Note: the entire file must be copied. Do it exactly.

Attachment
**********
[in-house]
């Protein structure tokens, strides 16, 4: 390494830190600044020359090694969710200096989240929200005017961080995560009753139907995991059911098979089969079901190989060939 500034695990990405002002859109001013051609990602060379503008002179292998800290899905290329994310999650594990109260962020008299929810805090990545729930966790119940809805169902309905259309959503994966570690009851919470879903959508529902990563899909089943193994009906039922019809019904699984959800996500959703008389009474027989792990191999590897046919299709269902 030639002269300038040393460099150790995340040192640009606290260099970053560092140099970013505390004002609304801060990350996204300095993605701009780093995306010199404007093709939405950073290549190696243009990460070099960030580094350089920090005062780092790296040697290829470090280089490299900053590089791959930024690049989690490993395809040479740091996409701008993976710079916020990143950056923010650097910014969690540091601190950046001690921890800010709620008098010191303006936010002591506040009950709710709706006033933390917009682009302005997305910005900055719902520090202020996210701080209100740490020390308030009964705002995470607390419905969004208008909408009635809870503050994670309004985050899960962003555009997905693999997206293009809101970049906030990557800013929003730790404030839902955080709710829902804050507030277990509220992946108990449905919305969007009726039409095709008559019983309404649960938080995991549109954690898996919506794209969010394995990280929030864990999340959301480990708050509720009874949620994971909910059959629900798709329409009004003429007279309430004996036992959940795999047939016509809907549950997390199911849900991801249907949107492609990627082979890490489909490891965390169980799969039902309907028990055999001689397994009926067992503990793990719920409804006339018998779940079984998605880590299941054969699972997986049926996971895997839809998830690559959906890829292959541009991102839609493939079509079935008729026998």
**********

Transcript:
[in-house]
């Protein structure tokens, strides 16, 4: 390494830190600044020359090694969710200096989240929200005017961080995560009753139907995991059911098979089969079901190989060939 500034695990990405002002859109001013051609990602060379503008002179292998800290899905290329994310999650594990109260962020008299929810805090990545729930966790119940809805169902309905259309959503994966570690009851919470879903959508529902990563899909089943193994009906039922019809019904699984959800996500959703008389009474027989792990191999590897046919299709269902 030639002269300038040393460099150790995340040192640009606290260099970053560092140099970013505390004002609304801060990350996204300095993605701009780093995306010199404007093709939405950073290549190696243009990460070099960030580094350089920090005062780092790296040697290829470090280089490299900053590089791959930024690049989690490993395809040479740091996409701008993976710079916020990143950056923010650097910014969690540091601190950046001690921890800010709620008098010191303006936010002591506040009950709710709706006033933390917009682009302005997305910005900055719902520090202020996210701080209100740490020390308030009964705002995470607390419905969004208008909408009635809870503050994670309004985050899960962003555009997905693999997206293009809101970049906030990557800013929003730790404030839902955080709710829902804050507030277990509220992946108990449905919305969007009726039409095709008559019983309404649960938080995991549109954690898996919506794209969010394995990280929030864990999340959301480990708050509720009874949620994971909910059959629900798709329409009004003429007279309430004996036992959940795999047939016509809907549950997390199911849900991801249907949107492609990627082979890490489909490891965390169980799969039902309907028990055999001689397994009926067992503990793990719920409804006339018998779940079984998605880590299941054969699972997986049926996971895997839809998830690559959906890829292959541009991102839609493939079509079935008729026998």